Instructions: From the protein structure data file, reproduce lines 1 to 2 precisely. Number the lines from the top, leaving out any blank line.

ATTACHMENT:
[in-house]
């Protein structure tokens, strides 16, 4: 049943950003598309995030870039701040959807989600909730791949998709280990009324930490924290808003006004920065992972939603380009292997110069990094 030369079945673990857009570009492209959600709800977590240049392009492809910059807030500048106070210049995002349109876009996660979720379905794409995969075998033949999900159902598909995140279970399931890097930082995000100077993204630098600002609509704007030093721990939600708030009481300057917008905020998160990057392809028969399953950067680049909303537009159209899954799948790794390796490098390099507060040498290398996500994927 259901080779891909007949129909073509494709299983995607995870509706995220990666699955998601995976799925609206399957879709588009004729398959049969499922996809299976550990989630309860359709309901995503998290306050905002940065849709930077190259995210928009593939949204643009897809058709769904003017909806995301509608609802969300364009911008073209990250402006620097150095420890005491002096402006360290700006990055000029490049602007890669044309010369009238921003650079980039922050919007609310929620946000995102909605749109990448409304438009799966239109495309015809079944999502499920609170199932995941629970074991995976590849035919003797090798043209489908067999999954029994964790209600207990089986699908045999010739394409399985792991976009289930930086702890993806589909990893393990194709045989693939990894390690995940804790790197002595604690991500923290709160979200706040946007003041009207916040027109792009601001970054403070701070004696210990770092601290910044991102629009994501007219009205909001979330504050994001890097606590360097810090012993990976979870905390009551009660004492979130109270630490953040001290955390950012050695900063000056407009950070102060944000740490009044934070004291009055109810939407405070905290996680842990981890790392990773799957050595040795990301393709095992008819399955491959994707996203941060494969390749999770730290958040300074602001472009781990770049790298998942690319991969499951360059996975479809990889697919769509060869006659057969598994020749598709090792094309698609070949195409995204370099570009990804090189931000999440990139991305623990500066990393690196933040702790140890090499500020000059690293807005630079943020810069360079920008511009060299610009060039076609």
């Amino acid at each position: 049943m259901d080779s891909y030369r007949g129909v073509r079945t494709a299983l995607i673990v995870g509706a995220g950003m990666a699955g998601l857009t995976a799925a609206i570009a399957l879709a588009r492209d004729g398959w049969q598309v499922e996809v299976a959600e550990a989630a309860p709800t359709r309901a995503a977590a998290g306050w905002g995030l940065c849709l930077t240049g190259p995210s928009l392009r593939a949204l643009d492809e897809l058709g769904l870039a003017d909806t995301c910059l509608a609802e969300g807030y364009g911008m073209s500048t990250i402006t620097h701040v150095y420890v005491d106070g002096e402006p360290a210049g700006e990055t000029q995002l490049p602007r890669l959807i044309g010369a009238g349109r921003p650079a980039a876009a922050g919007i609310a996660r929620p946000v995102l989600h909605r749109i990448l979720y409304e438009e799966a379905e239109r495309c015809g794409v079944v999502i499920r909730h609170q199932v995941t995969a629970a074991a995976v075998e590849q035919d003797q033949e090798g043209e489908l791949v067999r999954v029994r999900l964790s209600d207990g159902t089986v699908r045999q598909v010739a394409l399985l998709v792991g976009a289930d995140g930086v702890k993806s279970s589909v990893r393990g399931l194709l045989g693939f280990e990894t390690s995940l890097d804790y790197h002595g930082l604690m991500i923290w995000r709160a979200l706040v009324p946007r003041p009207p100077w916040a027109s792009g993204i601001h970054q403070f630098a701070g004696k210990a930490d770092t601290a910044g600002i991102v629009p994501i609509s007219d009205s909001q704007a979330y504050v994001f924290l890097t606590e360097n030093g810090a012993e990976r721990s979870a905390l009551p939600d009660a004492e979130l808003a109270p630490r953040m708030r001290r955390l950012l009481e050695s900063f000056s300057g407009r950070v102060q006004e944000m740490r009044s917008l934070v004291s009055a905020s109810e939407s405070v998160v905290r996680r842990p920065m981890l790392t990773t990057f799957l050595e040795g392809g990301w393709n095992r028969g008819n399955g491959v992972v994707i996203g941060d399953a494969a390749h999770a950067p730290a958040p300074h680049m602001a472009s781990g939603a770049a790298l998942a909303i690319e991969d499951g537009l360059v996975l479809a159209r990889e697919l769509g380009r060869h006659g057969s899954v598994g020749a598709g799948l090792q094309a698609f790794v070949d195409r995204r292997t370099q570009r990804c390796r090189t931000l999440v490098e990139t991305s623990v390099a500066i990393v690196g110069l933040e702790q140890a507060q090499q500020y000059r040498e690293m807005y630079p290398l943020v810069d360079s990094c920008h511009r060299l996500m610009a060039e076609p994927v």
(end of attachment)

[in-house]
């Protein structure tokens, strides 16, 4: 049943950003598309995030870039701040959807989600909730791949998709280990009324930490924290808003006004920065992972939603380009292997110069990094 030369079945673990857009570009492209959600709800977590240049392009492809910059807030500048106070210049995002349109876009996660979720379905794409995969075998033949999900159902598909995140279970399931890097930082995000100077993204630098600002609509704007030093721990939600708030009481300057917008905020998160990057392809028969399953950067680049909303537009159209899954799948790794390796490098390099507060040498290398996500994927 259901080779891909007949129909073509494709299983995607995870509706995220990666699955998601995976799925609206399957879709588009004729398959049969499922996809299976550990989630309860359709309901995503998290306050905002940065849709930077190259995210928009593939949204643009897809058709769904003017909806995301509608609802969300364009911008073209990250402006620097150095420890005491002096402006360290700006990055000029490049602007890669044309010369009238921003650079980039922050919007609310929620946000995102909605749109990448409304438009799966239109495309015809079944999502499920609170199932995941629970074991995976590849035919003797090798043209489908067999999954029994964790209600207990089986699908045999010739394409399985792991976009289930930086702890993806589909990893393990194709045989693939990894390690995940804790790197002595604690991500923290709160979200706040946007003041009207916040027109792009601001970054403070701070004696210990770092601290910044991102629009994501007219009205909001979330504050994001890097606590360097810090012993990976979870905390009551009660004492979130109270630490953040001290955390950012050695900063000056407009950070102060944000740490009044934070004291009055109810939407405070905290996680842990981890790392990773799957050595040795990301393709095992008819399955491959994707996203941060494969390749999770730290958040300074602001472009781990770049790298998942690319991969499951360059996975479809990889697919769509060869006659057969598994020749598709090792094309698609070949195409995204370099570009990804090189931000999440990139991305623990500066990393690196933040702790140890090499500020000059690293807005630079943020810069360079920008511009060299610009060039076609």